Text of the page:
For two people most at home in the world's less hospitable, more off-the-beaten-track destinations, it would have been impossible to enjoy Venice under normal conditions; we picked our moment right. As it turned out, September fell just between the Delta and Omicrons waves of the Covid pandemic, allowing us to travel safely while still experiencing the city as it hasn't looked in years—reasonably peopled, not totally overrun with tourists.

For years, Venice has literally been sinking under the weight of its tourism industry—which grew to attract about 20 million people annually to a core area of just 2 square miles / 6 square kilometers. On bad days, some choke points would grow so congested that police had to establish "one-way pedestrian zones." Massive cruise ships would flood the city with day-trippers but also bring heavy waves and pollution that accelerated the city's slide into the surrounding lagoon. As seas have risen, Venice has sunk by nearly a foot in the last century. Also disconcertingly, the ancient city has seen its population shrink by more than two thirds since the 1950s, hollowing out its soul to make room for more Airbnbs.

Given this pre-pandemic state of affairs, when Covid decimated Venice's tourism industry many locals welcomed the chance to both breathe and rethink the city's approach. Officials are introducing new measures to regulate visitor flows, attract more overnight travelers rather than frenetic day-trippers, and more. They've even launched a new program ("Venywhere") to encourage digital nomads to settle in the city.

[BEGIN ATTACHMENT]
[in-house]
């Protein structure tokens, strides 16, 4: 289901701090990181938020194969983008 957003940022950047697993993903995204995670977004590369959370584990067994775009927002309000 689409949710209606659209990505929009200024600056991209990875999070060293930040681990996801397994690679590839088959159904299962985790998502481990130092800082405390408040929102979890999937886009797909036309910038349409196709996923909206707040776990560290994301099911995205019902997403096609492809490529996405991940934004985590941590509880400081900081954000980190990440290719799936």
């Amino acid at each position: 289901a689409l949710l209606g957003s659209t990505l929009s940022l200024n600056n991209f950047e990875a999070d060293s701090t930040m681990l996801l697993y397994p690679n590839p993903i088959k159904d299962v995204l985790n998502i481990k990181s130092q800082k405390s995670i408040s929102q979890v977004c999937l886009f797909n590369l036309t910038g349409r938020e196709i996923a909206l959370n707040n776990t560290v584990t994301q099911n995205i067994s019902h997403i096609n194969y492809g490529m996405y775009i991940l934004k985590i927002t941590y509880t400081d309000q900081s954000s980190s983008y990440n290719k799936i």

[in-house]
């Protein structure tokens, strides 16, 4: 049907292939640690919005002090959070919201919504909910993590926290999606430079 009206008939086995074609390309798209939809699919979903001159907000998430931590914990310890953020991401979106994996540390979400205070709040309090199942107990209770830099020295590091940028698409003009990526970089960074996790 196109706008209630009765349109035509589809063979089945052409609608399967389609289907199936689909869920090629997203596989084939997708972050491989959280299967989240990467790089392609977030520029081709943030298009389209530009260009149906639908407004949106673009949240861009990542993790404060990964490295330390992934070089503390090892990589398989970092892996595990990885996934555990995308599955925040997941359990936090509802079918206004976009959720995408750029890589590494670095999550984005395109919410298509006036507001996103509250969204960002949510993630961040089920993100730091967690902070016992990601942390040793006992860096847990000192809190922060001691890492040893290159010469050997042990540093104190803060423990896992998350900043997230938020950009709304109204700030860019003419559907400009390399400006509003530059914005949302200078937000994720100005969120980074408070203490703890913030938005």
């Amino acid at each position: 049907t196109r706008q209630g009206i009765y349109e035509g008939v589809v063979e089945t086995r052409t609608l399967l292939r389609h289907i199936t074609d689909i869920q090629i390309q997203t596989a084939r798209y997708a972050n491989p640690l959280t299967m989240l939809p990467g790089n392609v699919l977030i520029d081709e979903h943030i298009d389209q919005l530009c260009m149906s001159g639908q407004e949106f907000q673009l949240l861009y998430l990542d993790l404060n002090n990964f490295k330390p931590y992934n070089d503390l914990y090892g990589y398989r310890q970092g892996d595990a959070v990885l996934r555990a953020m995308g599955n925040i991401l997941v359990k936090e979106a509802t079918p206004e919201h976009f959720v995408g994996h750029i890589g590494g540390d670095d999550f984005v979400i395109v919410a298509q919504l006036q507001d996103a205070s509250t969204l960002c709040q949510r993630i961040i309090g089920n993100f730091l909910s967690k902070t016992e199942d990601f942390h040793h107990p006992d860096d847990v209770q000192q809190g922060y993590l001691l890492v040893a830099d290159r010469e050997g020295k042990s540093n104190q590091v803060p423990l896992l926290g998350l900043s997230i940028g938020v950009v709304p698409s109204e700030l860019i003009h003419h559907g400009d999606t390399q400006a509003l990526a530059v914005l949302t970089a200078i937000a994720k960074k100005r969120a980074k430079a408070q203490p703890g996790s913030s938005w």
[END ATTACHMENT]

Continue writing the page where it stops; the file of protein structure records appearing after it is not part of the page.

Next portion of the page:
Grand Canal, viewed from the Ponte dell'Accademia

Traveling amid the pandemic, we easily found a faded hotel just behind St. Mark's Square (and for a steep discount). The famous square itself was sprinkled with small clusters of visitors, and the streets were comfortable to walk in, far from empty but really only busy in the very heart of the old city, around the Rialto Bridge. (That was also the only place we encountered Nina's nemeses: Instagram princesses, trailed by obedient boyfriends.)

Our favorite day of our trip was one we spent far from there, on the city's northern fringes, where real Venetians, not tourists, filled the streets. After the school day, parents and grandparents sat on benches, chatting and watching their kids play. A girl celebrated her sixth birthday party with friends on folding chairs and tables in the corner of one small square. In another, a gaggle of kids played soccer until an errant shot left their ball wedged between a saint's statue and the church wall it adorned. Judging from their reactions, it didn't seem like the first time.

The feel of those simple moments are what travel is all about. It can sound strange, even hypocritical, for a tourist to lament overtourism, but if more of us are ever to experience those beautiful moments, to glimpse those flickers of the familiar in foreign lands, then we need to spread out, varying our timing and ranging far beyond the most-pinned, most-favorited, most-upvoted hotspots. As always, we are both our own greatest joy and own worst enemy.

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Daily life in a quiet alley of central Venice